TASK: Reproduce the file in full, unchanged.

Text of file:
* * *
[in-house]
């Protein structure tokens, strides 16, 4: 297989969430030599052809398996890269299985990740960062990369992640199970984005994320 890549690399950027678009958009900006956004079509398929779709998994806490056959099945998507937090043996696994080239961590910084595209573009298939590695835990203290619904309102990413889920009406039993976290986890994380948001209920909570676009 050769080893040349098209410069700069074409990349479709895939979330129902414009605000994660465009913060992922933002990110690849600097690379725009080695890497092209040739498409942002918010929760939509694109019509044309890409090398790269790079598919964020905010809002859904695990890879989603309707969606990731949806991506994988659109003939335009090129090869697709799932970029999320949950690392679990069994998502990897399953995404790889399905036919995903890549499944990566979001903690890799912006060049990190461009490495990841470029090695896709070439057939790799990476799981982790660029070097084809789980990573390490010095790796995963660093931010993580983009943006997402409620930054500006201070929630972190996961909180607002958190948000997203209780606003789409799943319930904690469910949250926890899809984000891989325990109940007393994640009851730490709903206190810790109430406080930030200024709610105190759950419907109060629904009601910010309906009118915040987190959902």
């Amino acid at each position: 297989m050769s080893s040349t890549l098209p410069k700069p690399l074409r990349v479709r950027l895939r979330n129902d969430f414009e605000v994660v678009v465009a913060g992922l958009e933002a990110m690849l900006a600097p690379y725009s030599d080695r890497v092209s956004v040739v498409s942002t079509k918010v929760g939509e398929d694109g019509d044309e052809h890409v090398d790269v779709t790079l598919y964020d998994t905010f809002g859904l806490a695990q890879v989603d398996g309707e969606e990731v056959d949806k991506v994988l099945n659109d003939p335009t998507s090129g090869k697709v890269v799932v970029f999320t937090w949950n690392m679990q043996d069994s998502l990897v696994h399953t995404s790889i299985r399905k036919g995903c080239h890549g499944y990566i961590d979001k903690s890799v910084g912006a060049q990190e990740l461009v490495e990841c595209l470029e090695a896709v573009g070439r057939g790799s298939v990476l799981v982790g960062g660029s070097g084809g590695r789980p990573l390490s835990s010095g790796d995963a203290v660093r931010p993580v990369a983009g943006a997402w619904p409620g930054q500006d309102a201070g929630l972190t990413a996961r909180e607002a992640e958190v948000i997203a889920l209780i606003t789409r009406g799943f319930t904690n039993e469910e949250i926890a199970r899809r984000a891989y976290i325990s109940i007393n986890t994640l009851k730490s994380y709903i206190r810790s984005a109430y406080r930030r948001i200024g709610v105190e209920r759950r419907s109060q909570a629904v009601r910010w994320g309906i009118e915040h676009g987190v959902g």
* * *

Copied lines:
[in-house]
């Protein structure tokens, strides 16, 4: 297989969430030599052809398996890269299985990740960062990369992640199970984005994320 890549690399950027678009958009900006956004079509398929779709998994806490056959099945998507937090043996696994080239961590910084595209573009298939590695835990203290619904309102990413889920009406039993976290986890994380948001209920909570676009 050769080893040349098209410069700069074409990349479709895939979330129902414009605000994660465009913060992922933002990110690849600097690379725009080695890497092209040739498409942002918010929760939509694109019509044309890409090398790269790079598919964020905010809002859904695990890879989603309707969606990731949806991506994988659109003939335009090129090869697709799932970029999320949950690392679990069994998502990897399953995404790889399905036919995903890549499944990566979001903690890799912006060049990190461009490495990841470029090695896709070439057939790799990476799981982790660029070097084809789980990573390490010095790796995963660093931010993580983009943006997402409620930054500006201070929630972190996961909180607002958190948000997203209780606003789409799943319930904690469910949250926890899809984000891989325990109940007393994640009851730490709903206190810790109430406080930030200024709610105190759950419907109060629904009601910010309906009118915040987190959902």
């Amino acid at each position: 297989m050769s080893s040349t890549l098209p410069k700069p690399l074409r990349v479709r950027l895939r979330n129902d969430f414009e605000v994660v678009v465009a913060g992922l958009e933002a990110m690849l900006a600097p690379y725009s030599d080695r890497v092209s956004v040739v498409s942002t079509k918010v929760g939509e398929d694109g019509d044309e052809h890409v090398d790269v779709t790079l598919y964020d998994t905010f809002g859904l806490a695990q890879v989603d398996g309707e969606e990731v056959d949806k991506v994988l099945n659109d003939p335009t998507s090129g090869k697709v890269v799932v970029f999320t937090w949950n690392m679990q043996d069994s998502l990897v696994h399953t995404s790889i299985r399905k036919g995903c080239h890549g499944y990566i961590d979001k903690s890799v910084g912006a060049q990190e990740l461009v490495e990841c595209l470029e090695a896709v573009g070439r057939g790799s298939v990476l799981v982790g960062g660029s070097g084809g590695r789980p990573l390490s835990s010095g790796d995963a203290v660093r931010p993580v990369a983009g943006a997402w619904p409620g930054q500006d309102a201070g929630l972190t990413a996961r909180e607002a992640e958190v948000i997203a889920l209780i606003t789409r009406g799943f319930t904690n039993e469910e949250i926890a199970r899809r984000a891989y976290i325990s109940i007393n986890t994640l009851k730490s994380y709903i206190r810790s984005a109430y406080r930030r948001i200024g709610v105190e209920r759950r419907s109060q909570a629904v009601r910010w994320g309906i009118e915040h676009g987190v959902g």